An urban fire doesn't really exist, as such, until it burns a building: until it uses architecture as fuel. At least that's how politicians and news anchors chose to reassure us Tuesday night as flames raced across Griffith Park. Since the only structure known to be lost as evening fell was in the middle of the park, they kept telling us, the fire couldn't be quite as dire as it looked on screen or from our frontyards. That structure, we learned later, was not even a building but an "equestrian bridge" -- a bit of architectural terminology new to many of us but somehow reassuringly, distantly pastoral.
Still, because the fire roared so close to the newly expanded Griffith Observatory, and because its drama grew as it threatened to jump out of the park and into residential neighborhoods, it produced a number of memorable images combining architecture and flames. They join a very long list of such pictures -- some artistic, some journalistic -- already fixed in our collective consciousness. You remember Joan Didion's line: "The city burning is Los Angeles' deepest image of itself."
There was the observatory, most dramatic of all, seeming to stand right in the path of the fire, its three domes silhouetted against an orange backdrop. There were the groups of firefighters threading thick hoses through the living rooms of houses on the edge of the park, tromping across Oriental carpets in their boots and then standing on eucalyptus-shaded decks out back, battling the fire as it edged down the hillside.
And there was the realization, flashing quickly into the mind of anybody who has driven through those winding hillside streets, that the observatory wasn't the only architectural landmark at risk. The fire also threatened Frank Lloyd Wright's Ennis House and houses by Richard Neutra, R.M. Schindler, Gregory Ain, Craig Ellwood, Wright's son Lloyd and Raphael Soriano -- all of them tucked between Los Feliz Boulevard and the southern boundary of Griffith Park and collectively making up one of the most important concentrations of residential architecture anywhere in the country.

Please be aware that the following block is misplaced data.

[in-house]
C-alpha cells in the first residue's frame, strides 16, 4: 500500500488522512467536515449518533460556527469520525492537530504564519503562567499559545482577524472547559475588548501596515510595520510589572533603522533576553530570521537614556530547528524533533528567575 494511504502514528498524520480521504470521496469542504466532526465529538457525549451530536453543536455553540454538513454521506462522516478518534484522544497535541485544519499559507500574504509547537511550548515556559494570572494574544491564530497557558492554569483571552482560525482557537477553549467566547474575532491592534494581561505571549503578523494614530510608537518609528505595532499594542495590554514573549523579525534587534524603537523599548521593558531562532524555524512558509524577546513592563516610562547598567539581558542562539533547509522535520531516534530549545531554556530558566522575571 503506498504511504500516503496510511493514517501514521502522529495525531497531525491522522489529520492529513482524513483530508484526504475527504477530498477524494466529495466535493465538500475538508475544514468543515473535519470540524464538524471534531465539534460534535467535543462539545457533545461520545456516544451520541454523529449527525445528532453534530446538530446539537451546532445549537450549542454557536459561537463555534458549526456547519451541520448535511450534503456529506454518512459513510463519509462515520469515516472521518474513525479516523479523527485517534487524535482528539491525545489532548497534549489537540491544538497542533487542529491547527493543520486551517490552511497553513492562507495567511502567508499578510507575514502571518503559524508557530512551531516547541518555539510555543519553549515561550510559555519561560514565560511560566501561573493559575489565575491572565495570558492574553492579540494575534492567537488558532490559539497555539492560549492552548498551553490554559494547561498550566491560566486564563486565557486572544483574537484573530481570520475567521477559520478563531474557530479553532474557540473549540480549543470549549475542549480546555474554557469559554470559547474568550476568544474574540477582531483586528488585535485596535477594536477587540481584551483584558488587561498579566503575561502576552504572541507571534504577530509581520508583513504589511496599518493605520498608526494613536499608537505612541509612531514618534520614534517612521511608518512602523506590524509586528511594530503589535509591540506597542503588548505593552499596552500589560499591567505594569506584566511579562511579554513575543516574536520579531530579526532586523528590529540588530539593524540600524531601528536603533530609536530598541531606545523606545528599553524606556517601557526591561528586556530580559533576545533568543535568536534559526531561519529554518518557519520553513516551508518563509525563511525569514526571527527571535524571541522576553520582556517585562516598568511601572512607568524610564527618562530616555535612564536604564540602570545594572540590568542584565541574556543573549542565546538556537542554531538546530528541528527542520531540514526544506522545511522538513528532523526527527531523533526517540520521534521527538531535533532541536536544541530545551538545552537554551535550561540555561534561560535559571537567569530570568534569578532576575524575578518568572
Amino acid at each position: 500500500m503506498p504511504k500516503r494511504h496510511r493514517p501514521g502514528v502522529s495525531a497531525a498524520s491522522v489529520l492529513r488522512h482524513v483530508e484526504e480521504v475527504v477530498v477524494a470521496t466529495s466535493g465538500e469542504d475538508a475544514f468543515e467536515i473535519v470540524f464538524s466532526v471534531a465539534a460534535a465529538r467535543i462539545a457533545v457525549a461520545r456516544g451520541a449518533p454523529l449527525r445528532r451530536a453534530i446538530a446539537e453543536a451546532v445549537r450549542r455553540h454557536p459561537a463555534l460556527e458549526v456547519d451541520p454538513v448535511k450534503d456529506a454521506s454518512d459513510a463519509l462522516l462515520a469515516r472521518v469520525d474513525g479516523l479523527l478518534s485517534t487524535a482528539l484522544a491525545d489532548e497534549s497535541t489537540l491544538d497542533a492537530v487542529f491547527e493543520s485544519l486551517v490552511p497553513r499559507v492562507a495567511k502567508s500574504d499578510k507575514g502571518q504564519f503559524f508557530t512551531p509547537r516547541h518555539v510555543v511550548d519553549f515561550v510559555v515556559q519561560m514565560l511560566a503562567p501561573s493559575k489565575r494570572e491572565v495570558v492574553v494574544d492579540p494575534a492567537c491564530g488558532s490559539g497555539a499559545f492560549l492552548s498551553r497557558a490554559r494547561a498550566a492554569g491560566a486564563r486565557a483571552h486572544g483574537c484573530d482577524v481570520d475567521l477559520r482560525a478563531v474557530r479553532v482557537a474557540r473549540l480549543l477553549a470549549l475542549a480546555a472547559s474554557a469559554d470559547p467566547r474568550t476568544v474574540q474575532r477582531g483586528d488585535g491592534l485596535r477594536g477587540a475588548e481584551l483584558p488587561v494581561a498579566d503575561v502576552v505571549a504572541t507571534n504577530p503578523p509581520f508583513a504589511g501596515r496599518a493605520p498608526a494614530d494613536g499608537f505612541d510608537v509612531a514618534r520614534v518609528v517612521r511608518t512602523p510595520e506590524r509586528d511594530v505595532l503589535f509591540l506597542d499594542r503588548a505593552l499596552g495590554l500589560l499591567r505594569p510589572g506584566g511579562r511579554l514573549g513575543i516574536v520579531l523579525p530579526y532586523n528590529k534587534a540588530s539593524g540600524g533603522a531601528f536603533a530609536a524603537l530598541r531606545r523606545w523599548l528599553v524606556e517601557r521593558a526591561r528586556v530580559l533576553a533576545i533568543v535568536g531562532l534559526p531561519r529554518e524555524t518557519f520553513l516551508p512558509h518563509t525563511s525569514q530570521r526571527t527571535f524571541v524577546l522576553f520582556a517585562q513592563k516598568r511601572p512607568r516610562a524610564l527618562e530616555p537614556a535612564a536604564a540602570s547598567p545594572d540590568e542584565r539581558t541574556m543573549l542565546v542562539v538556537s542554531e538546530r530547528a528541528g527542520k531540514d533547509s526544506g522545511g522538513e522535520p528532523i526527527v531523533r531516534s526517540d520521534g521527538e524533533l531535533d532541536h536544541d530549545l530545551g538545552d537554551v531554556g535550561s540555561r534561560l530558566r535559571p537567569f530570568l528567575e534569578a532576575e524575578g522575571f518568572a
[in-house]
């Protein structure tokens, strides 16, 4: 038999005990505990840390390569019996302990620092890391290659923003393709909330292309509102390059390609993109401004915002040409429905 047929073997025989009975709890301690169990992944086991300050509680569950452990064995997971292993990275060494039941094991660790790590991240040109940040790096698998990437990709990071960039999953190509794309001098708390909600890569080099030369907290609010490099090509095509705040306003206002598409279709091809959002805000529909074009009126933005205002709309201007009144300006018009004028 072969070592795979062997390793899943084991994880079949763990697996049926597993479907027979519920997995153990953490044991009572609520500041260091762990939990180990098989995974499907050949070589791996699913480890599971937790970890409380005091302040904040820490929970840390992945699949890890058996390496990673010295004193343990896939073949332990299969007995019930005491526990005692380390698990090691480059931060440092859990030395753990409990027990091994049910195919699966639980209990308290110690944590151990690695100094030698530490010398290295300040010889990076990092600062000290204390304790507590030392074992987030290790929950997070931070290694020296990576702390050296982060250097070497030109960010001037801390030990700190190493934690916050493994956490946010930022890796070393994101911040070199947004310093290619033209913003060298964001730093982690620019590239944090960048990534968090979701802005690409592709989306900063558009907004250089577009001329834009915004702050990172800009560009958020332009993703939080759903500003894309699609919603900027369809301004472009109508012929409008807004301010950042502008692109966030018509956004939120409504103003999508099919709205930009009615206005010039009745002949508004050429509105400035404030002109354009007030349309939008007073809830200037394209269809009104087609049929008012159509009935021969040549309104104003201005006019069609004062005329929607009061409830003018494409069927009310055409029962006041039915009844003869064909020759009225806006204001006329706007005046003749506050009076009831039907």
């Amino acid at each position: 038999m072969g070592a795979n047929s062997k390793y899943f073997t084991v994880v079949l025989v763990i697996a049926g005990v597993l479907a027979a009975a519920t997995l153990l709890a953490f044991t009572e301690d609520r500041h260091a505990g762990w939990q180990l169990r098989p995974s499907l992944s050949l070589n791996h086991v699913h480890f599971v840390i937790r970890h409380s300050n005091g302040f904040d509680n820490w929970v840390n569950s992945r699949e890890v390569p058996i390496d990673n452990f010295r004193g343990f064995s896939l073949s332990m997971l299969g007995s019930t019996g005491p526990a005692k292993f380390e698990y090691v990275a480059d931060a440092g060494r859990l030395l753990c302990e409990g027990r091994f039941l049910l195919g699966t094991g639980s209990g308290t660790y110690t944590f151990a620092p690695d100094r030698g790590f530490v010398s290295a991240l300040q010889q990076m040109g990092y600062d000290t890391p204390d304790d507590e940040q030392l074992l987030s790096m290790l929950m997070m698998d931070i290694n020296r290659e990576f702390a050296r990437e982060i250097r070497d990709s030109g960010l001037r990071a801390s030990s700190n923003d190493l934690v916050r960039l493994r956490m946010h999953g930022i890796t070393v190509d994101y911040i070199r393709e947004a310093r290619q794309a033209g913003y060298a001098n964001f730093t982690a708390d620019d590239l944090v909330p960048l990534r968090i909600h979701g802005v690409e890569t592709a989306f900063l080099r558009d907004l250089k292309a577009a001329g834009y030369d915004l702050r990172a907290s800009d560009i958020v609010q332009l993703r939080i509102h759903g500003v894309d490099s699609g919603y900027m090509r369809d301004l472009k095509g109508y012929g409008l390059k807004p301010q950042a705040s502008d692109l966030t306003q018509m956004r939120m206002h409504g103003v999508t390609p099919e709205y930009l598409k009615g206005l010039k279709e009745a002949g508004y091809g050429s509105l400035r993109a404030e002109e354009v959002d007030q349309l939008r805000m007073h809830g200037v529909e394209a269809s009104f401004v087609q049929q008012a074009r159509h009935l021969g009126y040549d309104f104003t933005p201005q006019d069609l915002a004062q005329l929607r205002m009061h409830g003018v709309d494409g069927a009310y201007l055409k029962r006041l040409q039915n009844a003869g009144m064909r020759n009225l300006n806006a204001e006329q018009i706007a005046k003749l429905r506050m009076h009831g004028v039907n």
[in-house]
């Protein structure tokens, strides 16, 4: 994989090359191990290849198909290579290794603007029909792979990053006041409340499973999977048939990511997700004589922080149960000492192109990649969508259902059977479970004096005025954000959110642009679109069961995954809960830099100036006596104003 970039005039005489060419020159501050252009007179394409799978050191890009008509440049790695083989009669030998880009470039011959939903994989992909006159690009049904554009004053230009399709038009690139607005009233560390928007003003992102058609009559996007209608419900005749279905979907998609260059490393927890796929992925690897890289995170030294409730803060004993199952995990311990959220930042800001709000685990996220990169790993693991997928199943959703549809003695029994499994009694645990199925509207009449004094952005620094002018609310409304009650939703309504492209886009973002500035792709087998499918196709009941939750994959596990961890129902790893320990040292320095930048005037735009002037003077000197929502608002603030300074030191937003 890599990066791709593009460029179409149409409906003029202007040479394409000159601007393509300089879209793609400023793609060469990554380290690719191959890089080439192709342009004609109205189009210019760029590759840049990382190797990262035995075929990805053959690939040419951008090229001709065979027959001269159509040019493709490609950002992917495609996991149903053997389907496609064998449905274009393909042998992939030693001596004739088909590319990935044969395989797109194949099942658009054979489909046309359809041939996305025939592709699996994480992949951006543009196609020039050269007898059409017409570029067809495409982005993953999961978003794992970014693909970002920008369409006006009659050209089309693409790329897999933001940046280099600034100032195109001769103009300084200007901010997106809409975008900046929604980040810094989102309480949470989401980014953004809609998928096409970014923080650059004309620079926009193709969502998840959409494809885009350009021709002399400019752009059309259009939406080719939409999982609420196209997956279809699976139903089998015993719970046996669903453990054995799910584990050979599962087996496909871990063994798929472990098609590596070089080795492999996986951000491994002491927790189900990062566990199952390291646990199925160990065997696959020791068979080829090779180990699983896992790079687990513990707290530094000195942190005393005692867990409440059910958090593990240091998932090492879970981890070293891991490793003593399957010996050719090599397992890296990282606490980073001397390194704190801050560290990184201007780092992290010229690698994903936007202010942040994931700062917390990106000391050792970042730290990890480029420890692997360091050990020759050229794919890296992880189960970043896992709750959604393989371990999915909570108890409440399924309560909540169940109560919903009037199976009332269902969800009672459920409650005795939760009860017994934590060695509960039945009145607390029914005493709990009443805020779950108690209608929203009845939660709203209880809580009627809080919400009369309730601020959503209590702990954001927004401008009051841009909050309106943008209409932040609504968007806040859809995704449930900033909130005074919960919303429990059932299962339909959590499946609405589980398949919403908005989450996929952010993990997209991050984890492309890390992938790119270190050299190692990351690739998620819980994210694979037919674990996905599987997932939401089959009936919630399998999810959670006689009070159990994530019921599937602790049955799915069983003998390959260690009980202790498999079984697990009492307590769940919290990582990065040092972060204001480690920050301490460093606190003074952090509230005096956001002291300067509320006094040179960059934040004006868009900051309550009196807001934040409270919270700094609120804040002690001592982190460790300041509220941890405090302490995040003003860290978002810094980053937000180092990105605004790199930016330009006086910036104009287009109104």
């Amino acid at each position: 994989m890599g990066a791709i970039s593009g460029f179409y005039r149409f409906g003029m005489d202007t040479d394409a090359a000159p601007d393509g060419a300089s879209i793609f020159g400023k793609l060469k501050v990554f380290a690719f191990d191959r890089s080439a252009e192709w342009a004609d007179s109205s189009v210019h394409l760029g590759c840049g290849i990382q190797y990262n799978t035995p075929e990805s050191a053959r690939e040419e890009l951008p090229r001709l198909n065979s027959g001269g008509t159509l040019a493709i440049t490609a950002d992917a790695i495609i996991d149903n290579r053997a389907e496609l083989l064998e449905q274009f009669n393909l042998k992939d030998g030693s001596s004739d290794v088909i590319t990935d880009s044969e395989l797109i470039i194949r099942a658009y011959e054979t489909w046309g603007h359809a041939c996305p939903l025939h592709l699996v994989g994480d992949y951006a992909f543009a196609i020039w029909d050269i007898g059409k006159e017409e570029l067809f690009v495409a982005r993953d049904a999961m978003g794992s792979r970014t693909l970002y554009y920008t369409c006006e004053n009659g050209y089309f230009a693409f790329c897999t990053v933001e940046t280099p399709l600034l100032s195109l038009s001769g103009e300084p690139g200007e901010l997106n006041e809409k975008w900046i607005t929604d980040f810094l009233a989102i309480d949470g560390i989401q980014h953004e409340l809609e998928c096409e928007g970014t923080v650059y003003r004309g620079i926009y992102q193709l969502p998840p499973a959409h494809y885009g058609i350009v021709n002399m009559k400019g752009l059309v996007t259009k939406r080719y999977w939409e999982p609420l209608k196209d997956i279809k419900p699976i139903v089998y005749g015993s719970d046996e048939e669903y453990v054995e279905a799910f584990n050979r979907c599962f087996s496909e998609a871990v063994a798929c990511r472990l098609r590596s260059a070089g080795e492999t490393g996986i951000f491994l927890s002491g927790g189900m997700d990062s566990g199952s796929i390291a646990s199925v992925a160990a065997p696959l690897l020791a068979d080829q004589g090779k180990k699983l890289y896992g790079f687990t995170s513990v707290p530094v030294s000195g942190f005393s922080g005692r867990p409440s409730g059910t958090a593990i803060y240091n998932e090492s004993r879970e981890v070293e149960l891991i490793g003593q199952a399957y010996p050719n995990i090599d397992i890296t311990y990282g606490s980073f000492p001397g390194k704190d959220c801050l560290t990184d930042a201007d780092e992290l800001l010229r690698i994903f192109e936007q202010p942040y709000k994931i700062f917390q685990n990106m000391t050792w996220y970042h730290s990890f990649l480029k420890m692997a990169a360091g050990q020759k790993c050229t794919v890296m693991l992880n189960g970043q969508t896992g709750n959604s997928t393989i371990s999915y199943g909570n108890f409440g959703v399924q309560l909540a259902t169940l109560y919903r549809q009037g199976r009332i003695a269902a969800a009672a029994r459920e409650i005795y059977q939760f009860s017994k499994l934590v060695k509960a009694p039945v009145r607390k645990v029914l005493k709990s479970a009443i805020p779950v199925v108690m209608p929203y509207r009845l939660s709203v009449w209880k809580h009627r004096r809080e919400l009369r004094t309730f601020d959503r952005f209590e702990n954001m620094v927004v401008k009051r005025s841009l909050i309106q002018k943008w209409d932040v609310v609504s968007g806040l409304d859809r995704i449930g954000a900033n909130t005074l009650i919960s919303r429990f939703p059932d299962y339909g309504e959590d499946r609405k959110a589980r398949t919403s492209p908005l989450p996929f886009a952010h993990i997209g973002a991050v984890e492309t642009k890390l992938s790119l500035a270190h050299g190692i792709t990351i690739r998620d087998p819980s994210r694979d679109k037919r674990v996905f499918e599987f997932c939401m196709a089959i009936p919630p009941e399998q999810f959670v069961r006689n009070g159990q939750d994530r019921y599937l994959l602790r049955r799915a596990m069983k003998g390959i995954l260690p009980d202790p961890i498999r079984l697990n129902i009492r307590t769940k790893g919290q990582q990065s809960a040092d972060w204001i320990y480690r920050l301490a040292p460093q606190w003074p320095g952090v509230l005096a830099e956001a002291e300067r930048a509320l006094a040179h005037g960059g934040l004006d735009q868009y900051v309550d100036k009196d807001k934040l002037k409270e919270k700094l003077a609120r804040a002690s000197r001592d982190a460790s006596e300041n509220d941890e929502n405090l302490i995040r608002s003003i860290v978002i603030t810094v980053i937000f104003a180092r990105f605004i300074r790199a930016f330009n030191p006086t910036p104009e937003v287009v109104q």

Seeing the fire advance on those buildings brought dozens of similar images to mind: The warehouses and liquor stores burning in the Rodney G. King riots, fires whose images have been flickering through our minds because the press has been marking their 15th anniversary this week. And Ed Ruscha's 1965-68 painting "The Los Angeles County Museum on Fire." And its imaginary forebear, the painting called "The Burning of Los Angeles" that Tod Hackett, a central character in Nathanael West's "The Day of the Locust," is working on throughout that 1939 novel.
Even fictional links between fire and architecture in Los Angeles can be unsettling. They make clear that our favorite buildings are uniquely vulnerable, particularly the many landmarks that line the city's canyons and foothills, where nature is liable to take its revenge on architecture on any hot and dry afternoon. It took an extraordinary act of destruction to produce the fiery collapse of New York's World Trade Center towers in 2001. Architectural icons here are at constant risk, not just from fire but also from mudslides, earthquakes and riots, acts of man and God.
Wright's textile-block Ennis House, for instance, is being painstakingly brought back from the edge of collapse after chunks of it slid down the hill in early 2005, when the hillsides above Los Feliz were saturated from a winter of nearly nonstop rain. It seemed a twist of fate cruelly suited to Los Angeles that two years later the house would be at risk again because a shortage of rainfall has left the same neighborhood desperately dry and ready to burn. Out of the mudslide and into the fire.
A stage-set quality
Disasters of all kinds underscore the temporary nature of the L.A. landscape and why so many of our architects have tried to avoid or even undermine a sense of permanence in their work. That effort is what makes Los Angeles architecture, paradoxically enough, both the most fake and the most honest of any American city's. We put up eclectic, flimsy buildings here. But it is precisely their stage-set quality that makes them ring true. Our architects have long recognized their buildings can be burned, crushed by an earthquake or razed by a developer at any moment.